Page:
IBM to receive technology innovation award

Washington, DC–Nov. 14, 2000–IBM Corp. has been selected to receive the U.S. National Medal of Technology–an award that recognizes lasting contributions to America’s competitiveness and standard of living–in recognition of the company’s leadership in developing and commercializing data storage technologies.

“Our legacy of innovation in the area of information storage is the result of two long-standing commitments–to make the investments required to push the technological frontiers, and to move breakthrough technologies rapidly from the laboratory to the marketplace,” says IBM Chairman and CEO Louis V. Gerstner, Jr.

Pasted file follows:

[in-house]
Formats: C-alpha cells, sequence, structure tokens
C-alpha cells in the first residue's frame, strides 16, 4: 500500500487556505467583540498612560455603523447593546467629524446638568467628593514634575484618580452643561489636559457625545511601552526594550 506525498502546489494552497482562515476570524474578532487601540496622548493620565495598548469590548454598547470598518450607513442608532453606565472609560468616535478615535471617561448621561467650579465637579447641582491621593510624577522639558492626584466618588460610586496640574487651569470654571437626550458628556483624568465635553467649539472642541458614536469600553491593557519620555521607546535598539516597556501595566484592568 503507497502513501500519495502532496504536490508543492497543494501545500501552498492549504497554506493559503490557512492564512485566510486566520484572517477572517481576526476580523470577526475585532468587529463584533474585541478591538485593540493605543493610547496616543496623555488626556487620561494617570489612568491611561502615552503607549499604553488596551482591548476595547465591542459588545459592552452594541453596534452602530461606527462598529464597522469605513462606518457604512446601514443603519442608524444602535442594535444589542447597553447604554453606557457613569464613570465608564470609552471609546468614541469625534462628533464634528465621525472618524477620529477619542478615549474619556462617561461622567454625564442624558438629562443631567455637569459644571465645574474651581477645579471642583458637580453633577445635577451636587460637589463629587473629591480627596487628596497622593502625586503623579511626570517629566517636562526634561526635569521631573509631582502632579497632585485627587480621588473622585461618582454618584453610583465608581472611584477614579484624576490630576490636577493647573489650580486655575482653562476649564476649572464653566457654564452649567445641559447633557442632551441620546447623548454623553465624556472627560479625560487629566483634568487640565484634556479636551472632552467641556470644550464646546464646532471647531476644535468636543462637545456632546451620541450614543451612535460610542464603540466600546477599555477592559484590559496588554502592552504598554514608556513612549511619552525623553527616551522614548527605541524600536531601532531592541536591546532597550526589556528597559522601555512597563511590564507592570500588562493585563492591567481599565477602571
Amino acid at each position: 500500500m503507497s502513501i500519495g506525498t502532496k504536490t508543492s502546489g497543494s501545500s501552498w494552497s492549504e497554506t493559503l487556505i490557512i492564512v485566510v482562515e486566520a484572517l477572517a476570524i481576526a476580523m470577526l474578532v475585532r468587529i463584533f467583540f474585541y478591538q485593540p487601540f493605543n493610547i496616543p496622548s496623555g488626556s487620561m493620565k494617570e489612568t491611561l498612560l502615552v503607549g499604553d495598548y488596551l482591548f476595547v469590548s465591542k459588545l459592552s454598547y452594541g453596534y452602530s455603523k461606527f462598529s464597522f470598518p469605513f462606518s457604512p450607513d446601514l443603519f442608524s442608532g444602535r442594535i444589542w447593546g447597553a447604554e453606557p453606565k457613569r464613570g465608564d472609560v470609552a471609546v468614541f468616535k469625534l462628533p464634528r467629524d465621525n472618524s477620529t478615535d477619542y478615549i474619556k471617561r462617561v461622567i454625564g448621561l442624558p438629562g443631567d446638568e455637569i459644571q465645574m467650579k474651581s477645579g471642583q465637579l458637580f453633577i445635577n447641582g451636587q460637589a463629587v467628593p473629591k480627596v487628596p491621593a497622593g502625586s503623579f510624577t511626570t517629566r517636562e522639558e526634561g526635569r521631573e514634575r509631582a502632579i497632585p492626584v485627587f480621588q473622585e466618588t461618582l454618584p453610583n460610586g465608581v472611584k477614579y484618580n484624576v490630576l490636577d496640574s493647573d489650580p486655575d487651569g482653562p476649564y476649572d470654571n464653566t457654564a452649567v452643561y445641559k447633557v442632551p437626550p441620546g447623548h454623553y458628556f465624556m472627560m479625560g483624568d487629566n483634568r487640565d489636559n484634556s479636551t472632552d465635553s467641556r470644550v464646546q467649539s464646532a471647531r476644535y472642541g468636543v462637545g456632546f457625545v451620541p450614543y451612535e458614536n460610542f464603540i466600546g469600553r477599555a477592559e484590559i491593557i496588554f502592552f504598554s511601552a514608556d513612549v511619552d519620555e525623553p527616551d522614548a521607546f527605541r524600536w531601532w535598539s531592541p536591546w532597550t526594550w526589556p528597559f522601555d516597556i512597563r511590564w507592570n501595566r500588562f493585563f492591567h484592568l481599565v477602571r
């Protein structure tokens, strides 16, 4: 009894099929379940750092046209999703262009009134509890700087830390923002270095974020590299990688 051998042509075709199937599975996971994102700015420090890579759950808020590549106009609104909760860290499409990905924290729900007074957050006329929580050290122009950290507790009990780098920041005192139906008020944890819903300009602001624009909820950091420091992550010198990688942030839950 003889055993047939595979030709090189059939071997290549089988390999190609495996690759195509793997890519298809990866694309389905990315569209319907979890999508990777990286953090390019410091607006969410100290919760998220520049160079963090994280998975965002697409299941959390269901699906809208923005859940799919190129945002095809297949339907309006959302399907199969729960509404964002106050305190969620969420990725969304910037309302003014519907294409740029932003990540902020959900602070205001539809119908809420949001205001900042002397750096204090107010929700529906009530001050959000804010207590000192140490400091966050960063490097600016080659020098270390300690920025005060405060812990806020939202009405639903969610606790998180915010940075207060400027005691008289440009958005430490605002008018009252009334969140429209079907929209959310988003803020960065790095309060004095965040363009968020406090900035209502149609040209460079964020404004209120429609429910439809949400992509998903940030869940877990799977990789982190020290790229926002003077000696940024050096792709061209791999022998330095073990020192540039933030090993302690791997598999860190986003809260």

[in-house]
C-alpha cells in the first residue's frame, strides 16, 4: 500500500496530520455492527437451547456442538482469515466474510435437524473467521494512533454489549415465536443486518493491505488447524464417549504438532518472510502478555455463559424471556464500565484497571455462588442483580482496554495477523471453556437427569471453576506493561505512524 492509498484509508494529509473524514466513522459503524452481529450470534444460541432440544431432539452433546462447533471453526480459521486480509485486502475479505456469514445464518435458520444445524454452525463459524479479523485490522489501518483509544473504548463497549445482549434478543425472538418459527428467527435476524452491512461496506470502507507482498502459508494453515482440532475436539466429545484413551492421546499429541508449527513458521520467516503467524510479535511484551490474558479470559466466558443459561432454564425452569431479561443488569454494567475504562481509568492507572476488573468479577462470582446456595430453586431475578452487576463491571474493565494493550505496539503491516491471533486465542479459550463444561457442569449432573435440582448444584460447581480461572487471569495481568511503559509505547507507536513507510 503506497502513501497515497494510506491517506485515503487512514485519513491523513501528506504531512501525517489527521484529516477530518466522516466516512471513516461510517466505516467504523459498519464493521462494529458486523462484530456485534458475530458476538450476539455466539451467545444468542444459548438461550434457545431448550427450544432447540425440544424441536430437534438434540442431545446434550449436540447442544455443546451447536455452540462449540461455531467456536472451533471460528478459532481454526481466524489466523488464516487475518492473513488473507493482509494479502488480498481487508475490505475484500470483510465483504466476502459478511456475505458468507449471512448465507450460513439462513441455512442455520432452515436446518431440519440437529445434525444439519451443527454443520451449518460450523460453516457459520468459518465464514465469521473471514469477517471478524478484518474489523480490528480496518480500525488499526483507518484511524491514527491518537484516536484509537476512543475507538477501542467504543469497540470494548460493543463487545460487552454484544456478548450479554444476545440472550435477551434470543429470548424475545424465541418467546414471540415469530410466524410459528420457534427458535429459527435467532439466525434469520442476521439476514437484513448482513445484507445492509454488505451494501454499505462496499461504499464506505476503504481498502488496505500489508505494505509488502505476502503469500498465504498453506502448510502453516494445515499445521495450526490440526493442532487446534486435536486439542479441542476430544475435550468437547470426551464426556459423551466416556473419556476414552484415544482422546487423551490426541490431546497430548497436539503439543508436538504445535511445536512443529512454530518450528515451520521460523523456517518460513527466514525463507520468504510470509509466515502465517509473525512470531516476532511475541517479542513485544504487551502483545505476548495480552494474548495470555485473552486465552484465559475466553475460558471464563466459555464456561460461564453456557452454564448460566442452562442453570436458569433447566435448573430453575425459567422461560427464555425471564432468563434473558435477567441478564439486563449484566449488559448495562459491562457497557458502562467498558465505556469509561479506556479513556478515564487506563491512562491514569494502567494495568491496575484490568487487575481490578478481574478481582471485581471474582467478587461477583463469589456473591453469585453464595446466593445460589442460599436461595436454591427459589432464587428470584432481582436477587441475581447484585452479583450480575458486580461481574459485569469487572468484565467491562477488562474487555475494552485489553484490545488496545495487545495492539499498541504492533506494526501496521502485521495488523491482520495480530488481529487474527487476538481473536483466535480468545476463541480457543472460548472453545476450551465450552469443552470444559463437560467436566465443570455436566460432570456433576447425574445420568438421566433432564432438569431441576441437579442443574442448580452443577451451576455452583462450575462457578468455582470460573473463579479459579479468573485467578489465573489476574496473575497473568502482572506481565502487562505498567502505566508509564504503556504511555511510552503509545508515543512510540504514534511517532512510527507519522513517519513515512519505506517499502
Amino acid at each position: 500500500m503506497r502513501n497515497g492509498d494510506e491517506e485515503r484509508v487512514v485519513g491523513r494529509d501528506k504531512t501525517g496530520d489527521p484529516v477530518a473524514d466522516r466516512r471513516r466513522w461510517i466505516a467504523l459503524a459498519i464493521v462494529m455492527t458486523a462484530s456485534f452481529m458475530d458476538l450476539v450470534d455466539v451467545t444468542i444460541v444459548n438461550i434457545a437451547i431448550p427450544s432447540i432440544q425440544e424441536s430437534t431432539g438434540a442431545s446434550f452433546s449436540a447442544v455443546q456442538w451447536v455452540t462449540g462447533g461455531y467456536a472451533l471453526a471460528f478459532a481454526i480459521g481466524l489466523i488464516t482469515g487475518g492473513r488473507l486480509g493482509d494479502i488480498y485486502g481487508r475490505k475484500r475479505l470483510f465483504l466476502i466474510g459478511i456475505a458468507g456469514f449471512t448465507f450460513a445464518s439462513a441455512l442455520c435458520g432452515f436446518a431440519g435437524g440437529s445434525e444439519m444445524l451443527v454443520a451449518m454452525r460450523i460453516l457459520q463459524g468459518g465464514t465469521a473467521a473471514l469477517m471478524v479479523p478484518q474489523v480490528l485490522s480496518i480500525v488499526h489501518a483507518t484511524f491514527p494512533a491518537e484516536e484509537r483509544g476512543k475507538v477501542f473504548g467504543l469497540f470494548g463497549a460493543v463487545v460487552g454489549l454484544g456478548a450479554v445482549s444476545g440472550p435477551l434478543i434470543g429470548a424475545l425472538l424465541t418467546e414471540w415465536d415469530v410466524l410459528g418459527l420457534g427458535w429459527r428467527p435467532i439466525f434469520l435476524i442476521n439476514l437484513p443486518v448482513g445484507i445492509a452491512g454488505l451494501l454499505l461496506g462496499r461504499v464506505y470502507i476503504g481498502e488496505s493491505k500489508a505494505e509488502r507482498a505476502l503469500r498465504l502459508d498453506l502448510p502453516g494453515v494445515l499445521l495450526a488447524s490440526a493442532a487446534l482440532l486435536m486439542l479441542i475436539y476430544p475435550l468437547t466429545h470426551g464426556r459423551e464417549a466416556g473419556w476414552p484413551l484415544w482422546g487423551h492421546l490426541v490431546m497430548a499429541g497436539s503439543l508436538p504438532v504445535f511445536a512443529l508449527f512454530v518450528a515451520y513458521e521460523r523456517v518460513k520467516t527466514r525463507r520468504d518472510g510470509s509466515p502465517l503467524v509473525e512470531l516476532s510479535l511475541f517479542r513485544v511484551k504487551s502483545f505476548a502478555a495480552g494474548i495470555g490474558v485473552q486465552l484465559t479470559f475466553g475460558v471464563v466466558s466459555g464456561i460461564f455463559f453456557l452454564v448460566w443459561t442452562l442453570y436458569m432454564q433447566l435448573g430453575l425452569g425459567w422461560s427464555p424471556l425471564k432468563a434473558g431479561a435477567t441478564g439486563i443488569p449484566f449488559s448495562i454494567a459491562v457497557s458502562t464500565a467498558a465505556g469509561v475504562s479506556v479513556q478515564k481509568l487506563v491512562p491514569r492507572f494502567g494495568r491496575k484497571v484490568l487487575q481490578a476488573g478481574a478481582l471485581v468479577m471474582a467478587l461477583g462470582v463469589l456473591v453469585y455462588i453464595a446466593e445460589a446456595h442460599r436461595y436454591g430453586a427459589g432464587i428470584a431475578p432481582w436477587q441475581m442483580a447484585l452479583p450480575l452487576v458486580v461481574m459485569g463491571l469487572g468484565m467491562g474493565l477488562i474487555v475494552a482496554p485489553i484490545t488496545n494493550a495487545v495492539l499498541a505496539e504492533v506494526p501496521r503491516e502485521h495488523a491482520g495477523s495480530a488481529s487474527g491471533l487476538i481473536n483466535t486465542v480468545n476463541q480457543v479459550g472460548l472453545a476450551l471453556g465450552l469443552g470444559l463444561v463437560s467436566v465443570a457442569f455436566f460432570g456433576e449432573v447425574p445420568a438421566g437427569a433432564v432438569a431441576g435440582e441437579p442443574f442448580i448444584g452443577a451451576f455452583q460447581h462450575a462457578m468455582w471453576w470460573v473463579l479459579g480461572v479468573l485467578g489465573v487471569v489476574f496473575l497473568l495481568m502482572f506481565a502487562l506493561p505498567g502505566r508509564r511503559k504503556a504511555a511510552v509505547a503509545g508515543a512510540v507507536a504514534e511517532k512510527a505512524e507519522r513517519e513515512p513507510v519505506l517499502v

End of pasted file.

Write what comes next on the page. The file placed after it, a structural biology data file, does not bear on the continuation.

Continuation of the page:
IBM invented the magnetic hard disk drive in the mid-1950s and is responsible for many breakthroughs in storage technologies over the past 40 years. In 1980, IBM’s first one-gigabyte disk drive, the IBM 3380, was the size of a refrigerator, weighed 550 lbs, and cost $40,000. Earlier this year, the company introduced the one-gigabyte IBM Microdrive, a matchbook-sized device that costs less than $500 and can hold 1,000 digitized photos, 1,000 200-page novels, or nearly 18 hours of digital music.

Such miniature devices provide affordable, high-capacity storage for a wide array of handheld electronic products including digital cameras, personal digital assistants, portable Internet music players, and video cameras. Future applications are likely to include wearable computers, electronic books, global positioning system receivers, and electronic wallets.

The National Medal of Technology will be presented to IBM at a December 1 ceremony in Washington DC.


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